Moses Defending the Daughters of Jethro (1524, 160x117cm) _ Among Rosso's paintings concerned with the representation of themes belonging to the religious iconographical tradition, this painting is a very special case, not least due to the rarity of the subject. The title of the painting refers to an episode of Moses's youth narrated in the book of Exodus (II, 16-22). The seven daughters of Jethro, priest of the land of Midian, while drawing water from a well and filling troughs to water their father's flock, are troubled by a group of Midianite shepherds who take advantage of the labours of the young women to water their own herds. Moses, sitting near the well, witnesses the scene; driving the Midianites away with threats he intervenes physically in defense of Jethro's daughters who thanks to his help can finally water their flocks. In recognition of the meritorious action performed by the young Moses, Jethro gives him the hand of one of his daughters, Zipporah. There are unequivocal references in the painting to the two cartoons made by Michelangelo and Leonardo for the decoration of the Great Council Hall in Palazzo della Signoria. Rosso's canvas reproposes the extremely articulated compositional structure of Michelangelo's Battle of Cascina, displaying a broad range of nude figure poses which reflect the artist's predilection for counterpoise. The emphasizing of gestures and clothing, and the impassioned savagery of the actions and expressions, on the other hand, are associated with Leonardo's Battle of Anghiari. _ Detail The detail shows Zipporah, one of the daughters of Jethro. This painting is one of the principal works of the maturity of the painter. The obvious inspiration from Michelangelo is surpassed by the intense compression of the various plastic planes which become shining planes of color In their brilliant chromatic polish and in the tangle of the masses in violent "contrapposto" there is an unreal smoothness which tends towards a visionary effect.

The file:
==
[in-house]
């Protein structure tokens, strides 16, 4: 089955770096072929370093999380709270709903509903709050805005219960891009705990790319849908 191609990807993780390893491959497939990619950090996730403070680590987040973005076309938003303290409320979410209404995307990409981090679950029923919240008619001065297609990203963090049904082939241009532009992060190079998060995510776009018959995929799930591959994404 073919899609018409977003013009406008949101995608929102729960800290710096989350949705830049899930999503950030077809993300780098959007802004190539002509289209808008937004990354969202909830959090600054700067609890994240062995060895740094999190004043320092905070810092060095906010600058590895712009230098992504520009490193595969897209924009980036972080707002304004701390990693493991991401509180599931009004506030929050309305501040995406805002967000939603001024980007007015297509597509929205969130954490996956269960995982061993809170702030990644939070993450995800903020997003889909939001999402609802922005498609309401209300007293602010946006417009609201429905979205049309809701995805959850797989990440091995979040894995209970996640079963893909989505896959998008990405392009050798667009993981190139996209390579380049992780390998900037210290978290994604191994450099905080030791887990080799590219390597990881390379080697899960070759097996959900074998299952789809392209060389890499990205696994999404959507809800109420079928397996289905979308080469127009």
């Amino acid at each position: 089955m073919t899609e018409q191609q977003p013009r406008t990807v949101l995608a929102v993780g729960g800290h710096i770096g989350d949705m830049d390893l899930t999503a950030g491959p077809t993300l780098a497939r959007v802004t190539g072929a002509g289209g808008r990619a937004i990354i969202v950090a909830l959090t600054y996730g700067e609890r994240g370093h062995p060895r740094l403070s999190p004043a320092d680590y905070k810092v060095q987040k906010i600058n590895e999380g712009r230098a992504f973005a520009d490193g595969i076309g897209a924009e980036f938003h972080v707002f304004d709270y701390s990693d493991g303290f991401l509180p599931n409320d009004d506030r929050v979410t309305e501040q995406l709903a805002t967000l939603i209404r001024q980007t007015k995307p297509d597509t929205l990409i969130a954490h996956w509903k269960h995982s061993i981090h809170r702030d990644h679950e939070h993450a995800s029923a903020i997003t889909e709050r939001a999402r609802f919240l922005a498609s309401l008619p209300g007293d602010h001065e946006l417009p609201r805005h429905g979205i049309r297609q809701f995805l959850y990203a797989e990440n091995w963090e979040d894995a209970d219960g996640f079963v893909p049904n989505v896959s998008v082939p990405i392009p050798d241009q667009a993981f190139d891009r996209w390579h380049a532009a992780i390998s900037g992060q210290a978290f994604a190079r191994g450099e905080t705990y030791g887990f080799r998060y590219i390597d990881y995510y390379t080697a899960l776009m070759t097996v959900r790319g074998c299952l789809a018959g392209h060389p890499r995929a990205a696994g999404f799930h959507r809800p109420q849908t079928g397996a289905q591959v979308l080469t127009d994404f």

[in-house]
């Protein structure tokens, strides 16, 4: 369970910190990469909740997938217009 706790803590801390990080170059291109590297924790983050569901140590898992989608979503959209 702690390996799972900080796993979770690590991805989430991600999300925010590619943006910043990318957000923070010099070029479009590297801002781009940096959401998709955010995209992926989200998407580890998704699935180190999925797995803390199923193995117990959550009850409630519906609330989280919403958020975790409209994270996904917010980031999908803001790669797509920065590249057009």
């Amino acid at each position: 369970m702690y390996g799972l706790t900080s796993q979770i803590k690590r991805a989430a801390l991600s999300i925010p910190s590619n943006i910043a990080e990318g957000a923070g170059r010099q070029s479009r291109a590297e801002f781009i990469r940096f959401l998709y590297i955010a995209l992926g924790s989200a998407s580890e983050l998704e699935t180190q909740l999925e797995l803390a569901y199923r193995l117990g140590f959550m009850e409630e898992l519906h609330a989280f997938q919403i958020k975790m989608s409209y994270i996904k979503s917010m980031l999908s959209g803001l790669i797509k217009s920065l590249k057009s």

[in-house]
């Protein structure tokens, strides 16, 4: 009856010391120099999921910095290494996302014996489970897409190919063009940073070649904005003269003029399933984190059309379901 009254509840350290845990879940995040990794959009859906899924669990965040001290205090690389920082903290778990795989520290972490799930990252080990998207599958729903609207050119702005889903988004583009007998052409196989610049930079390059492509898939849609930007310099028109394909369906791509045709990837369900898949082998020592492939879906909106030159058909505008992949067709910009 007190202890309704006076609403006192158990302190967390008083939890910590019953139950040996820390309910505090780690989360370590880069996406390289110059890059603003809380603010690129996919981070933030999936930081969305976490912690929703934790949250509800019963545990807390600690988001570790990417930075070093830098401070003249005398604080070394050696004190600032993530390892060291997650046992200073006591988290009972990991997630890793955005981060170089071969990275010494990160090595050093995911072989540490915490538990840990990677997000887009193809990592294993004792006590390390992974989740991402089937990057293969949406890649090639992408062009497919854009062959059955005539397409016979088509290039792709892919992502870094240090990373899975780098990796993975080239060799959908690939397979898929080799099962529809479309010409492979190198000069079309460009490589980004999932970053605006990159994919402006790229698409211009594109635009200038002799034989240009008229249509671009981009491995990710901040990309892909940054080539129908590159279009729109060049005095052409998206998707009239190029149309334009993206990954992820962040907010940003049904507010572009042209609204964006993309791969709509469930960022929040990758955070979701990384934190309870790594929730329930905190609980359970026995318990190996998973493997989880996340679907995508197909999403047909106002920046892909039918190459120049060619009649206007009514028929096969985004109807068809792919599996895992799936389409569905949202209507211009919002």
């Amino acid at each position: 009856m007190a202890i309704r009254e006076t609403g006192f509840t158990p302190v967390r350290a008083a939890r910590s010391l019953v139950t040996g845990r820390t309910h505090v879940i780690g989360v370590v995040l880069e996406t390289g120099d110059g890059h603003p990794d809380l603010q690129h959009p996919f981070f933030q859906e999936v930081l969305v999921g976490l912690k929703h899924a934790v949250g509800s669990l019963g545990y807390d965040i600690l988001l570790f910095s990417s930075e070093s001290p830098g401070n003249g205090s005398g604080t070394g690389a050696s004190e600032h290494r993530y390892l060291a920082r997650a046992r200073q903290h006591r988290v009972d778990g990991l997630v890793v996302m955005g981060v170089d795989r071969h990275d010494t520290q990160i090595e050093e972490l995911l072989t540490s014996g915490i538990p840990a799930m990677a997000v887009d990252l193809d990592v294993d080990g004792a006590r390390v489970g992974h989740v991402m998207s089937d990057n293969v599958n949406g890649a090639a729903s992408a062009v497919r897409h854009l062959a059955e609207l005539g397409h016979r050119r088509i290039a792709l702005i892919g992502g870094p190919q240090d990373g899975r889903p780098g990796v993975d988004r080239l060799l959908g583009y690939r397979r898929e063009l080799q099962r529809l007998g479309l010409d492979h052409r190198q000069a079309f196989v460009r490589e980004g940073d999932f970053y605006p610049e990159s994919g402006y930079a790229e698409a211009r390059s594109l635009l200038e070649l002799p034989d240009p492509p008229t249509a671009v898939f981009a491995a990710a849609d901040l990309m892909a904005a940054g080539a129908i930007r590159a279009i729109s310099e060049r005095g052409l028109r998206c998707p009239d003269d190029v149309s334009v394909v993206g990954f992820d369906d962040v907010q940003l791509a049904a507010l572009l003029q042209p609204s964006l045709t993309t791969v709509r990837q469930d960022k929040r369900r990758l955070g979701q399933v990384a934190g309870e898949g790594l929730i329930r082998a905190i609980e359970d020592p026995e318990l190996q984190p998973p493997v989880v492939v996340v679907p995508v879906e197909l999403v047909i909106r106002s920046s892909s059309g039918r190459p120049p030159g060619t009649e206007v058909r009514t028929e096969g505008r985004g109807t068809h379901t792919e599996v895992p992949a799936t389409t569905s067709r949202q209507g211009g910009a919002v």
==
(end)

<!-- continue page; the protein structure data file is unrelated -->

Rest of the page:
Young Man

Died on a 08 March:
1925 Juliette (Trulemans) Wytsman, Belgian artist born on 14 July 1866.
1924 Alfred William Strutt, British artist born in 1856. — Relative? of Arthur John Strutt [1819-1888]
1920 Édouard Jean E. Ravel, Swiss artist born on 03 March 1847. — [It's a shame that I can't find any of his pictures on the internet. I bet they would have been music to my eyes, just as Maurice's compositions are colorful to the ears.]
1867 Kaspar Kaltenmoser, German artist born on 25 December 1806. [son of Kalninemoser?]

Born on a 08 March:

1945 Anselm Kiefer, German painter, born in Donaueschingen. — In 1966 he left law studies at University of Freiburg to study at art academies in Freiburg, Karlsruhe, Dusseldorf; made huge paintings using symbolic photographic images to deal ironically with 20th-century German history; developed array of visual symbols commenting on tragic aspects of German history and culture, particularly Nazi period; in 1970s painted series of landscapes that capture rutted, somber German countryside; paintings of 1980s acquired physical presence through use of perspective devices and unusual textures; broadened themes to include references to ancient Hebrew and Egyptian history. — Anselm Kiefer, pintor alemán. — LINKS
1924 Anthony Caro, escultor británico. — LINKS
1859 Hans Zatzka “P. Ronsard”, Austrian painter who died in 1945. — A Classical IdyllA Moment of ContemplationA Water IdyllThe Harem DancerThe Rose BowerParadise
1843 Ernest-Ange Duez, French painter who died in 1896. — LINKSHoneymoon (1873)
1838 Ernest Meisel (or Meissel), German artist who died on 24 September 1895.
1748 Dirk Thierry (or Théodore) Langendyk, Dutch artist who died on 15 December 1805.